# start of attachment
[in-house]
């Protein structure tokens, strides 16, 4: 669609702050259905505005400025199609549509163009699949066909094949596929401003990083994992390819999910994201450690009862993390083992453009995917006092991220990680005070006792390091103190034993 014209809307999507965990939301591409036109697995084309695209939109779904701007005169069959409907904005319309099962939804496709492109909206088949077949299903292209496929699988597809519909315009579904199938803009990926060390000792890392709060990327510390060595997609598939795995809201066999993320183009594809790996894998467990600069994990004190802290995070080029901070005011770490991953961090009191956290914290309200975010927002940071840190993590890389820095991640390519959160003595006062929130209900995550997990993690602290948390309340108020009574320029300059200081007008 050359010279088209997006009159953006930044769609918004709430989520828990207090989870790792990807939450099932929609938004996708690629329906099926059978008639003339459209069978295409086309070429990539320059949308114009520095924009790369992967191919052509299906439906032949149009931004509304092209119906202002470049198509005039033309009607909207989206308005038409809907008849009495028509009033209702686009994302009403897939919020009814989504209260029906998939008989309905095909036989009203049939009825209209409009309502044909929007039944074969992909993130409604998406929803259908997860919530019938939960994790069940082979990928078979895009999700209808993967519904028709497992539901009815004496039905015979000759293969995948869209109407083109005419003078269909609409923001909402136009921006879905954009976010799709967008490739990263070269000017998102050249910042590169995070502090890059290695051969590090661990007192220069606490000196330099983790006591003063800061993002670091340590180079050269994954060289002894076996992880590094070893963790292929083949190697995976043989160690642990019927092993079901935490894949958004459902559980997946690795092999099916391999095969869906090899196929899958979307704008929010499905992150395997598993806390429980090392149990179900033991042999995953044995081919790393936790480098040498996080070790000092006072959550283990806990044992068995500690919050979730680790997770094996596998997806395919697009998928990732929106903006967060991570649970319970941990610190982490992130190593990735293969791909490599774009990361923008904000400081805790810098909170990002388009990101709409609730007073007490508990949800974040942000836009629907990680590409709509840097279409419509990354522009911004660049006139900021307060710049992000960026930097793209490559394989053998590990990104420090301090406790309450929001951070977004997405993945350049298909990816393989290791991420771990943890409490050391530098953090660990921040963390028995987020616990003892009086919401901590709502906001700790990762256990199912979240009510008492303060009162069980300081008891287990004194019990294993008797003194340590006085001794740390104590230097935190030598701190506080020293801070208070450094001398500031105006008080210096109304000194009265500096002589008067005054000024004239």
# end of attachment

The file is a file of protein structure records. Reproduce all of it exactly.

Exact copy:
[in-house]
């Protein structure tokens, strides 16, 4: 669609702050259905505005400025199609549509163009699949066909094949596929401003990083994992390819999910994201450690009862993390083992453009995917006092991220990680005070006792390091103190034993 014209809307999507965990939301591409036109697995084309695209939109779904701007005169069959409907904005319309099962939804496709492109909206088949077949299903292209496929699988597809519909315009579904199938803009990926060390000792890392709060990327510390060595997609598939795995809201066999993320183009594809790996894998467990600069994990004190802290995070080029901070005011770490991953961090009191956290914290309200975010927002940071840190993590890389820095991640390519959160003595006062929130209900995550997990993690602290948390309340108020009574320029300059200081007008 050359010279088209997006009159953006930044769609918004709430989520828990207090989870790792990807939450099932929609938004996708690629329906099926059978008639003339459209069978295409086309070429990539320059949308114009520095924009790369992967191919052509299906439906032949149009931004509304092209119906202002470049198509005039033309009607909207989206308005038409809907008849009495028509009033209702686009994302009403897939919020009814989504209260029906998939008989309905095909036989009203049939009825209209409009309502044909929007039944074969992909993130409604998406929803259908997860919530019938939960994790069940082979990928078979895009999700209808993967519904028709497992539901009815004496039905015979000759293969995948869209109407083109005419003078269909609409923001909402136009921006879905954009976010799709967008490739990263070269000017998102050249910042590169995070502090890059290695051969590090661990007192220069606490000196330099983790006591003063800061993002670091340590180079050269994954060289002894076996992880590094070893963790292929083949190697995976043989160690642990019927092993079901935490894949958004459902559980997946690795092999099916391999095969869906090899196929899958979307704008929010499905992150395997598993806390429980090392149990179900033991042999995953044995081919790393936790480098040498996080070790000092006072959550283990806990044992068995500690919050979730680790997770094996596998997806395919697009998928990732929106903006967060991570649970319970941990610190982490992130190593990735293969791909490599774009990361923008904000400081805790810098909170990002388009990101709409609730007073007490508990949800974040942000836009629907990680590409709509840097279409419509990354522009911004660049006139900021307060710049992000960026930097793209490559394989053998590990990104420090301090406790309450929001951070977004997405993945350049298909990816393989290791991420771990943890409490050391530098953090660990921040963390028995987020616990003892009086919401901590709502906001700790990762256990199912979240009510008492303060009162069980300081008891287990004194019990294993008797003194340590006085001794740390104590230097935190030598701190506080020293801070208070450094001398500031105006008080210096109304000194009265500096002589008067005054000024004239």